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Posted 01 May 2019 - 08:16 AM

The real question is, why is Sano having to go through a rehab assignment in the first place? Answer...because he was celebrating in a raucous crowd after winning a championship in a league he shouldn't even have been playing in after recovering from injury last year. Don't tell me that immaturity and maybe just a "little" alcohol didn't play a role. Now the Twins themselves will have to rehab him on the fly in games that count with the typical "just give him some time". Forget the home runs. Consistent play in the field, maturity, and injury are what concern me about Sano. At least we'll find out soon and, like Buxton, the leash should be very short. At least Buxton appears to have turned the corner so 1 out of 2 ain't bad between the long awaited star level performances.


#9 Linus

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Posted 01 May 2019 - 08:47 AM

He (and the team) weren't helped at all by the Great Outfield Experiment, either, which ended up just messing him up for a good while. Thanks, Molly.


If playing the outfield for 6 weeks messed him so badly then there is no hope for him.
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#10 spycake

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Posted 01 May 2019 - 08:48 AM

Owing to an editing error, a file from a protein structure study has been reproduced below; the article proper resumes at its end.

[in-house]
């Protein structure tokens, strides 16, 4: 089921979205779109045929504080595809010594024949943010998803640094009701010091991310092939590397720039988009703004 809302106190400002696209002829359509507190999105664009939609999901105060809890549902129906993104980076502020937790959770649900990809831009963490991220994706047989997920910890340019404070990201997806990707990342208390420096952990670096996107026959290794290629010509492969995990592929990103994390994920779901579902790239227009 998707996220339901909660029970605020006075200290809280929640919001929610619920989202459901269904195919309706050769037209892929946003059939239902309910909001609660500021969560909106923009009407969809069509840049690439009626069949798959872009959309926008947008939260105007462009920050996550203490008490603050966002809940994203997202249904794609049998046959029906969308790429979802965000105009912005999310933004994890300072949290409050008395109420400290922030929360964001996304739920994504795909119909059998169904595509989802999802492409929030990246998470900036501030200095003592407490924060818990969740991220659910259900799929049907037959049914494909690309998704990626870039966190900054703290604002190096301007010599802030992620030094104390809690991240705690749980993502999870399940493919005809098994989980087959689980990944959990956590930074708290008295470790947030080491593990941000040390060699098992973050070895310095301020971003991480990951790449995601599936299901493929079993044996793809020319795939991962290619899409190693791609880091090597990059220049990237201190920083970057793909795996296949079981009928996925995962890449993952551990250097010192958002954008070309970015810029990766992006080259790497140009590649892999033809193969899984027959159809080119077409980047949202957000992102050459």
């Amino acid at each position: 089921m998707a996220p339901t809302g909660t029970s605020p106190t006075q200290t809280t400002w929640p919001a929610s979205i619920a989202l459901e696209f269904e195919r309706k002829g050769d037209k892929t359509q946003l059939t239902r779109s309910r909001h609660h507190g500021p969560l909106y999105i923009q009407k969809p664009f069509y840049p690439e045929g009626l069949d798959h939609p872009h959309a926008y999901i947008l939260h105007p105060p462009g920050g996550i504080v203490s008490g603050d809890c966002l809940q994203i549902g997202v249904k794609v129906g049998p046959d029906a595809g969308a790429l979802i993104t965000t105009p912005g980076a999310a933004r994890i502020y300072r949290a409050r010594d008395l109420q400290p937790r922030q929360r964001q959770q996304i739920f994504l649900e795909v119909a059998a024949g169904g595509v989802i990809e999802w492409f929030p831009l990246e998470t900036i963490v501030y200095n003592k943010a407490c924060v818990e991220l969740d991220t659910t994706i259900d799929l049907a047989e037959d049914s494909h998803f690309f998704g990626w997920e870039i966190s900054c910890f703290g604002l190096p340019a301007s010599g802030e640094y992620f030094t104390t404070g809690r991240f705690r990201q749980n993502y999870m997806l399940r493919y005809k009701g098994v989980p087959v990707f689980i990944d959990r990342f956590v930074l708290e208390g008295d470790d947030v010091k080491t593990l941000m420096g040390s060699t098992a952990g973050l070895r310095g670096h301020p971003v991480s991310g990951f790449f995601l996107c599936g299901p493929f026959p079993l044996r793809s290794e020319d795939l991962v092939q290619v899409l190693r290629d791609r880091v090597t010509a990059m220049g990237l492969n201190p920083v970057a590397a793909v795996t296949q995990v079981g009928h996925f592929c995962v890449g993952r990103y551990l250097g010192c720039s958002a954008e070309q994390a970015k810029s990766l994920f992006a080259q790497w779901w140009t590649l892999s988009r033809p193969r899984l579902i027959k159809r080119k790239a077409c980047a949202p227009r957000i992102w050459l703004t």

Your assessment of Sano is quite optimistic. He hasn’t been good since the first half of his rookie season. The league adjusted to him and so far he has not adjusted to that. In my mind the jury is definitely out on him

That's not quite fair either -- Sano was definitely good to open the 2017 season. Maybe not sustainably good, but then again, maybe his rookie season wasn't either (35.5% K rate, .396 BABIP).


#11 Linus

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Posted 01 May 2019 - 08:52 AM

That's not quite fair either -- Sano was definitely good to open the 2017 season. Maybe not sustainably good, but then again, maybe his rookie season wasn't either (35.5% K rate, .396 BABIP).


Fair enough. I don’t think he is the same hitter he was then. I sincerely hope he gets it back but he can’t keep on flailing away like he has been

#12 caninatl04

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Posted 01 May 2019 - 09:37 AM

Ted wrote:

"The floor is a pretty good bat".

 

I disagree.The floor is 2018.The floor is zero due to perpetual injuries.The floor is an out-of-shape unmotivated Sano. 

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#13 howieramone2

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Posted 01 May 2019 - 09:43 AM

 

The real question is, why is Sano having to go through a rehab assignment in the first place? Answer...because he was celebrating in a raucous crowd after winning a championship in a league he shouldn't even have been playing in after recovering from injury last year. Don't tell me that immaturity and maybe just a "little" alcohol didn't play a role. Now the Twins themselves will have to rehab him on the fly in games that count with the typical "just give him some time". Forget the home runs. Consistent play in the field, maturity, and injury are what concern me about Sano. At least we'll find out soon and, like Buxton, the leash should be very short. At least Buxton appears to have turned the corner so 1 out of 2 ain't bad between the long awaited star level performances.

The leash isn't short on Buxton and won't be on Sano. Think David Ortiz.


#14 Ted Schwerzler

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Posted 01 May 2019 - 10:20 AM